Hundreds of thousands of voters across Thailand flocked to schools and temples yesterday to cast early ballots, a week ahead of the country's first general election since a military coup in 2014.
They will have a single ballot to cast for their preferred constituency candidate. The ballot will also count as a vote for the candidate's party in a separate list of seats up for grabs.
Altogether, 80 parties are contesting 500 seats in the legislature, of which 350 are constituency seats, and 150 are party-list seats.
Around 2.6 million of more than 51 million eligible voters have registered to vote outside their home constituencies. They include more than 928,000 who will cast their votes at 58 polling stations in the capital Bangkok.
In Bangkok's Bangkapi district, which recorded the highest number of registered early voters at 61,401, queues started to form as early as 6am, two hours before voting opened.
First-time voter Naree Wangwan, 24, was the first in line at Banbangkapi High School, which has been turned into a polling station.
"I was so excited I woke up at 4am to take the bus and avoid the traffic jam," the trainee teacher told The Straits Times. "I am here because I want to do my part to make a change in the country. I want a better economy, public transportation and education. There is still much inequality," she added.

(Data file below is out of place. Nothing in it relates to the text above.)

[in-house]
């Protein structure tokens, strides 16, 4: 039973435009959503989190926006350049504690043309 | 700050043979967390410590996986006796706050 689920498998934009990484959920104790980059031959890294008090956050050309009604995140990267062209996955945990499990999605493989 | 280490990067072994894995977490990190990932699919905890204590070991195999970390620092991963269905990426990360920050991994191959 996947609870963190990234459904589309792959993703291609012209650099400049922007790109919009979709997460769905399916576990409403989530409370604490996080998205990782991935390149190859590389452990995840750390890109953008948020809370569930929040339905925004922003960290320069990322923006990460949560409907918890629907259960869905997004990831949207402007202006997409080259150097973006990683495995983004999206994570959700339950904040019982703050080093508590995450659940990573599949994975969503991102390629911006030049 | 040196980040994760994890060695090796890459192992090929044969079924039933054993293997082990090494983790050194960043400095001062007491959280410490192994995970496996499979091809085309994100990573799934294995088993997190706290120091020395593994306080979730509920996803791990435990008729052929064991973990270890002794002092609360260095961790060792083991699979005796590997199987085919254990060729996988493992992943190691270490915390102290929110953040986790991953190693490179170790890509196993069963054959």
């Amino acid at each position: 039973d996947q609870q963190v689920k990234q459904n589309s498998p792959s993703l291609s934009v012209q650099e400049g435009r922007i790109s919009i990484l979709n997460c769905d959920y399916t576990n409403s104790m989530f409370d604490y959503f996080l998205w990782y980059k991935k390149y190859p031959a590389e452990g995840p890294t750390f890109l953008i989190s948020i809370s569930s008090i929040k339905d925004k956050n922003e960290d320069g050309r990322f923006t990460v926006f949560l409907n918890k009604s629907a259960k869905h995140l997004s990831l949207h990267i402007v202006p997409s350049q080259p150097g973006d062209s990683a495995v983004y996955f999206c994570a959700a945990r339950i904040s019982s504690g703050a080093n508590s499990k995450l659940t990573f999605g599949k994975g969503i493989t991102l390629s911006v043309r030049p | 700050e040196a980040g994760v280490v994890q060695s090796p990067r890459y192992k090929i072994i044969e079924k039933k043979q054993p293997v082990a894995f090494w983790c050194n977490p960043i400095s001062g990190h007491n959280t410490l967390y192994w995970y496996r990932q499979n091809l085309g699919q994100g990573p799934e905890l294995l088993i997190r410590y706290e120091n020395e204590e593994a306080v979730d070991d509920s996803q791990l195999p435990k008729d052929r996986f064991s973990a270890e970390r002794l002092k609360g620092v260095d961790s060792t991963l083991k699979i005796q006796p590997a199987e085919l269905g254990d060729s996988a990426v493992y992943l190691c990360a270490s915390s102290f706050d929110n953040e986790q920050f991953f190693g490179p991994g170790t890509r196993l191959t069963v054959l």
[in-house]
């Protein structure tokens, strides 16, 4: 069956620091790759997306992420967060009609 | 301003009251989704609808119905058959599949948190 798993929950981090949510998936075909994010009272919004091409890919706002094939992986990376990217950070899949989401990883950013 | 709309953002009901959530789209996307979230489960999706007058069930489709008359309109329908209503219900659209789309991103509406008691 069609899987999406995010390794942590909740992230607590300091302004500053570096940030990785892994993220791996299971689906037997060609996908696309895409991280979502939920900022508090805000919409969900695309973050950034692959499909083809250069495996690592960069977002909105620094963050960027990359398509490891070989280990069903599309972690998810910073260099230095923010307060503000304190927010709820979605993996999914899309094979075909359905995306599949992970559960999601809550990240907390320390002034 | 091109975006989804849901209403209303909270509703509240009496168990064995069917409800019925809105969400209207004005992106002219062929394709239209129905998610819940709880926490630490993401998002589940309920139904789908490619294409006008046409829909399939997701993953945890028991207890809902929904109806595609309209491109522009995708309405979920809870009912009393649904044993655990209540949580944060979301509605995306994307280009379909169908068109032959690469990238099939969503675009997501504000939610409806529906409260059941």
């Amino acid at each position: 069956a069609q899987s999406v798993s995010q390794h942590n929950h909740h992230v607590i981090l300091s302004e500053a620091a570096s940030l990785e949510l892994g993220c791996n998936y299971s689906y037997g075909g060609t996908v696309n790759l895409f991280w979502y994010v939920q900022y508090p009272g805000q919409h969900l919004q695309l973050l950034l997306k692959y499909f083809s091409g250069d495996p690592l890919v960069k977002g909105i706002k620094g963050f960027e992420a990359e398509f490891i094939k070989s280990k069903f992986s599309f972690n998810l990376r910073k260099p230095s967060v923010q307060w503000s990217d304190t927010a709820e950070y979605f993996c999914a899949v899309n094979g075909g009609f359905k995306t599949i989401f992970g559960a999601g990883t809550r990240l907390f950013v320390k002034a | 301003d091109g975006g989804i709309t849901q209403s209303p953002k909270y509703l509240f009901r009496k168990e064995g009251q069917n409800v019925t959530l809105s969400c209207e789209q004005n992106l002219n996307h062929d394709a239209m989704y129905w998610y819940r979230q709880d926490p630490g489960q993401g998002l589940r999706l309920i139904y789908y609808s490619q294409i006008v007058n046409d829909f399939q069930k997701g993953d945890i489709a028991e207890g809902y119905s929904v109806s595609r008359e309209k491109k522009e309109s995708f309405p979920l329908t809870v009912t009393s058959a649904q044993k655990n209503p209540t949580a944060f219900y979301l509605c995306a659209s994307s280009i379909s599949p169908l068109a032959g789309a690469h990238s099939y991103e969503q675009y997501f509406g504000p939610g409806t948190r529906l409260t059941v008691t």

Like Ms Naree, many voters had woken up in the small hours of the morning so that they could get to the polling stations early.
Many had also ditched their cars and motorcycles for buses and the Bangkok Mass Transit System to avoid massive traffic jams and parking problems.
Some came armed with umbrellas and handheld portable fans to beat the scorching heat, while others had their pet dogs in carriers and pushed their babies in strollers.
Mr Suthep Srisamut, who works in a creative entertainment company, said he had woken up at 5am.
"That is so early... but (the election) is important for everybody," said the 23-year-old.
Mechanic Plern Somphet, who is from the north-eastern province of Buriram, said he had high hopes for the future.
"I have been waiting for the election for so long, I really want to vote," the 47-year-old said. "I want the government to improve the economy and (ensure) there are no more fights in our country."
Mr Prem Tinsulanonda, the 98-year-old powerful president of the Privy Council, also voted yesterday despite his frail health.
The former prime minister, who served as regent after the death of King Bhumibol Adulyadej in 2016, arrived in a wheelchair at the polling station at Sukhothai School in Sukhothai Road. It was his first public appearance after a recent hospitalisation, The Nation newspaper reported.
With an oxygen tube in his nostrils, he waved and smiled to reporters but made no remarks, the report said. He was able to stand long enough to drop his ballot into the box.
As part of voting regulations, political parties were not allowed to campaign close to the polling stations.
Registered early voters who failed to turn up yesterday will not be eligible to vote next Sunday.